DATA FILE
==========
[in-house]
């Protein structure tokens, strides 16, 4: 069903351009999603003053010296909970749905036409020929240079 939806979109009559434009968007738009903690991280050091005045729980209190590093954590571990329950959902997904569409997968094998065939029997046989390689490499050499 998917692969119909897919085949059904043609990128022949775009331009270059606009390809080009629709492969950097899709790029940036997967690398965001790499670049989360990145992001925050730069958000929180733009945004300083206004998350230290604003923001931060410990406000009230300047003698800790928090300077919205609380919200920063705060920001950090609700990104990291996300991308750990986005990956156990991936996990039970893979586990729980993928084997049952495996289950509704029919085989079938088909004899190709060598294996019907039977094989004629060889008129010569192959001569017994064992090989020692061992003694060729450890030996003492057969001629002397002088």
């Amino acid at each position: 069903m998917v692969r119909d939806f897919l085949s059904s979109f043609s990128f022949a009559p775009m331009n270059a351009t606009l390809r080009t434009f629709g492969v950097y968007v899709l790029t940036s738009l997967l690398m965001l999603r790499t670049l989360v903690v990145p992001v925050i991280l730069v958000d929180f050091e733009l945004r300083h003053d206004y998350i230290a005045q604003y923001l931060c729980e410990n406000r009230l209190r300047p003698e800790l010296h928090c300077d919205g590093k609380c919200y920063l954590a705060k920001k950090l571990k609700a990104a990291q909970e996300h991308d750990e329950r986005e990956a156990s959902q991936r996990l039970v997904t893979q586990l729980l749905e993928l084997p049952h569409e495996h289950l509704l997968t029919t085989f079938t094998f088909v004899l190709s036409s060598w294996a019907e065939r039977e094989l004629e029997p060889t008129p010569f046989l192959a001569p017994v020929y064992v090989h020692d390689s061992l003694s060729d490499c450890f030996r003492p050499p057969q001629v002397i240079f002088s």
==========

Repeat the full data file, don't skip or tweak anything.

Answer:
[in-house]
């Protein structure tokens, strides 16, 4: 069903351009999603003053010296909970749905036409020929240079 939806979109009559434009968007738009903690991280050091005045729980209190590093954590571990329950959902997904569409997968094998065939029997046989390689490499050499 998917692969119909897919085949059904043609990128022949775009331009270059606009390809080009629709492969950097899709790029940036997967690398965001790499670049989360990145992001925050730069958000929180733009945004300083206004998350230290604003923001931060410990406000009230300047003698800790928090300077919205609380919200920063705060920001950090609700990104990291996300991308750990986005990956156990991936996990039970893979586990729980993928084997049952495996289950509704029919085989079938088909004899190709060598294996019907039977094989004629060889008129010569192959001569017994064992090989020692061992003694060729450890030996003492057969001629002397002088």
């Amino acid at each position: 069903m998917v692969r119909d939806f897919l085949s059904s979109f043609s990128f022949a009559p775009m331009n270059a351009t606009l390809r080009t434009f629709g492969v950097y968007v899709l790029t940036s738009l997967l690398m965001l999603r790499t670049l989360v903690v990145p992001v925050i991280l730069v958000d929180f050091e733009l945004r300083h003053d206004y998350i230290a005045q604003y923001l931060c729980e410990n406000r009230l209190r300047p003698e800790l010296h928090c300077d919205g590093k609380c919200y920063l954590a705060k920001k950090l571990k609700a990104a990291q909970e996300h991308d750990e329950r986005e990956a156990s959902q991936r996990l039970v997904t893979q586990l729980l749905e993928l084997p049952h569409e495996h289950l509704l997968t029919t085989f079938t094998f088909v004899l190709s036409s060598w294996a019907e065939r039977e094989l004629e029997p060889t008129p010569f046989l192959a001569p017994v020929y064992v090989h020692d390689s061992l003694s060729d490499c450890f030996r003492p050499p057969q001629v002397i240079f002088s």